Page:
Episode 255

Healing from Trauma & SBC Diversity Entering a New Age

Dec 26, 2022

Alameda County, Calif., across the bay from San Francisco and including cities such as Oakland and Berkeley, probably wouldn’t be the first location Southern Baptists associate with a sign of the Convention’s future. And, about five years ago, Lynnette Ezell and a friend walked into a north Georgia Department of Family Services office bearing diapers.

Transcript

As we take a look back at 2022, we’ll be remembering some of our favorite stories from this year.
Here’s one…

Alameda County, Calif., across the bay from San Francisco and including cities such as Oakland and Berkeley, probably wouldn’t be the first location Southern Baptists associate with a sign of the Convention’s future.

However, it contains 127 Southern Baptist congregations. That’s more than any county in Mississippi, Arkansas, Missouri or Louisiana. Oklahoma, Alabama and Georgia each have only one county numbering more. Another notable distinction for Alameda County – 44 of those congregations are African American, followed closely by 42 that are Asian American. Anglo congregations are a distant third at 24.

That’s not all. Five other California counties have more churches than Alameda – Los Angeles (593), San Diego (203), Orange (163), San Bernardino (133) and Riverside (133).

Those findings and much more can be discovered at the GCRM Ethnic Research Portal. Accessing the information is free upon registering with the site.
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About five years ago, Lynnette Ezell and a friend walked into a north Georgia Department of Family Services office bearing diapers.

“I made an appointment and said, ‘How can we help?’” Ezell told Baptist Press in a phone interview, recalling the moment she sat down across the desk from a social worker.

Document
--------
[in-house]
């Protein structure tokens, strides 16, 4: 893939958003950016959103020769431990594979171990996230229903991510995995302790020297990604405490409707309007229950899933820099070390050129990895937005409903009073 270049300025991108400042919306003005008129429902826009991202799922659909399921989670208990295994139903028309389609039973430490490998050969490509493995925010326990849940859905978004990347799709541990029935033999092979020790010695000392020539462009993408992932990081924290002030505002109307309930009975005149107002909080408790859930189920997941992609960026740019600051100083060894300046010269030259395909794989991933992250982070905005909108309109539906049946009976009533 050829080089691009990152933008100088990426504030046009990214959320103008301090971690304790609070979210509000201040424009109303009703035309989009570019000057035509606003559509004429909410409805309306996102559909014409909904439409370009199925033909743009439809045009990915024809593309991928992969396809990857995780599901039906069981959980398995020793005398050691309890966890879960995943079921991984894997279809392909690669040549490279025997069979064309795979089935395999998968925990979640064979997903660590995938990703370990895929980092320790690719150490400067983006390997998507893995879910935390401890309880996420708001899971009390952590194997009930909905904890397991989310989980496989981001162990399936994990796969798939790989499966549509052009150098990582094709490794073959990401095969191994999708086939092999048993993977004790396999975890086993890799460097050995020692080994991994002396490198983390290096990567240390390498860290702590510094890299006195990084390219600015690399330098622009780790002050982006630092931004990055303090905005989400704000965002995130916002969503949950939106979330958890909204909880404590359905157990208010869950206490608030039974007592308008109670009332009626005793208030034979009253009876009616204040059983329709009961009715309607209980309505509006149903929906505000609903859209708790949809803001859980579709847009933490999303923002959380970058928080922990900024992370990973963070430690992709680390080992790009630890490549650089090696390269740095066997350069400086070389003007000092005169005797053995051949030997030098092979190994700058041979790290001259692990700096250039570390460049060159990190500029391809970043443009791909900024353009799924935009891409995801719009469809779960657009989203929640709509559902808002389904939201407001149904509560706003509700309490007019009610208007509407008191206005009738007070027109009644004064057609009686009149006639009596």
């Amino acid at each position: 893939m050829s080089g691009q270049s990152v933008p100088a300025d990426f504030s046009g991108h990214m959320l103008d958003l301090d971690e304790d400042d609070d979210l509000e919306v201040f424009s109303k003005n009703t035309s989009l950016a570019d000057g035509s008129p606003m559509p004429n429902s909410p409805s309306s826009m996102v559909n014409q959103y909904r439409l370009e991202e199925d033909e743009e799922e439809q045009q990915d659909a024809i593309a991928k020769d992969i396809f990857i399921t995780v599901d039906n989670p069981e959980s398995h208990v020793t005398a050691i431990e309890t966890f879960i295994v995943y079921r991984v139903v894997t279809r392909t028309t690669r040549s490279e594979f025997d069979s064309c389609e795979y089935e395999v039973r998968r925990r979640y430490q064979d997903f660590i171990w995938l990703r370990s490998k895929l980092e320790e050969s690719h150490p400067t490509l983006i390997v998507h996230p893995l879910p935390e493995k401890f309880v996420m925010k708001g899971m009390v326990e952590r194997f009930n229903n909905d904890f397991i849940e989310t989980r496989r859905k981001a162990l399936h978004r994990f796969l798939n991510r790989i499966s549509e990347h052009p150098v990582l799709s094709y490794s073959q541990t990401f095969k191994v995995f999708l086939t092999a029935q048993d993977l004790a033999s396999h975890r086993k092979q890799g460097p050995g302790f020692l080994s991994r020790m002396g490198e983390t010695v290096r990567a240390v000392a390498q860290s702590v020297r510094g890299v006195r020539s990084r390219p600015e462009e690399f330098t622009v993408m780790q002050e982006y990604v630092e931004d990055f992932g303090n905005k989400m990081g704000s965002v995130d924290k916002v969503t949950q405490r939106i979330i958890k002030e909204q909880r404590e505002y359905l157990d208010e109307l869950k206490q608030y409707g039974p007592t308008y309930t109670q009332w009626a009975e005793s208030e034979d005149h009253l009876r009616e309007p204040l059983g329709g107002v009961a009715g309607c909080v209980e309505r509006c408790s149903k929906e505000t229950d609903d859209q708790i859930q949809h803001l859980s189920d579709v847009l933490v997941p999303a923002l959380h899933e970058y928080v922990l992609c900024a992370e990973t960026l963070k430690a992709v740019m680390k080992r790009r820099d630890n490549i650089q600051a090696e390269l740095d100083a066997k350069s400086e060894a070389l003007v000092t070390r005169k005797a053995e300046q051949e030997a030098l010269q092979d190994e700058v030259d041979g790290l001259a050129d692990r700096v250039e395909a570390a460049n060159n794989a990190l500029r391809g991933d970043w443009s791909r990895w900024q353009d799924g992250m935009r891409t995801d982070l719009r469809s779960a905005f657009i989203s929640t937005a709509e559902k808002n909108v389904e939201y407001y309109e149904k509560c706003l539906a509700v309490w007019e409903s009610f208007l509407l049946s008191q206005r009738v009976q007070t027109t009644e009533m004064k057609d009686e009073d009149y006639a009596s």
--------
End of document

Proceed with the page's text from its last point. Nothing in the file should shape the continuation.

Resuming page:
“I decided before I went in there that whatever she said, we were going to do,” Ezell said. “She leaned forward, and she said, ‘You know that God and Jesus and all that that you all talk about at your church? The only time our children hear the name of God is when someone’s swearing at them.’”

That forthright statement from an overworked social worker went right along with the lessons Ezell had learned in her journey as an adoptive mother – many times physical needs must come before spiritual ones.

The Ezells had three biological children and then adopted three children internationally – children Lynette calls “special gifts” that “God grafted into our lives.” The children were different ages upon their adoptions, but even babies can have internalized trauma.

Developmentally, children who have endured trauma may be years behind their chronological age. And pushing them to learn and behave the way they “should” for their age is “setting them up to fail,” Ezell said. Churches should keep this in mind when placing children who’ve suffered trauma in Sunday School classes or other age-specific activities.
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Good News for Today is sponsored by The Voice of the Martyrs


Good News for Today is made possible through our friends at The Voice of the Martyrs, a nonprofit organization that serves persecuted Christians around the world. Founded in 1967 by Richard and Sabina Wurmbrand, VOM is dedicated to inspiring believers to deepen their commitment to Christ and to fulfill His Great Commission — no matter the cost. Find out more and sign up for their free monthly magazine at vom.org/goodnews.
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Read the full piece and sign up for our daily emails at Baptist Press.com.

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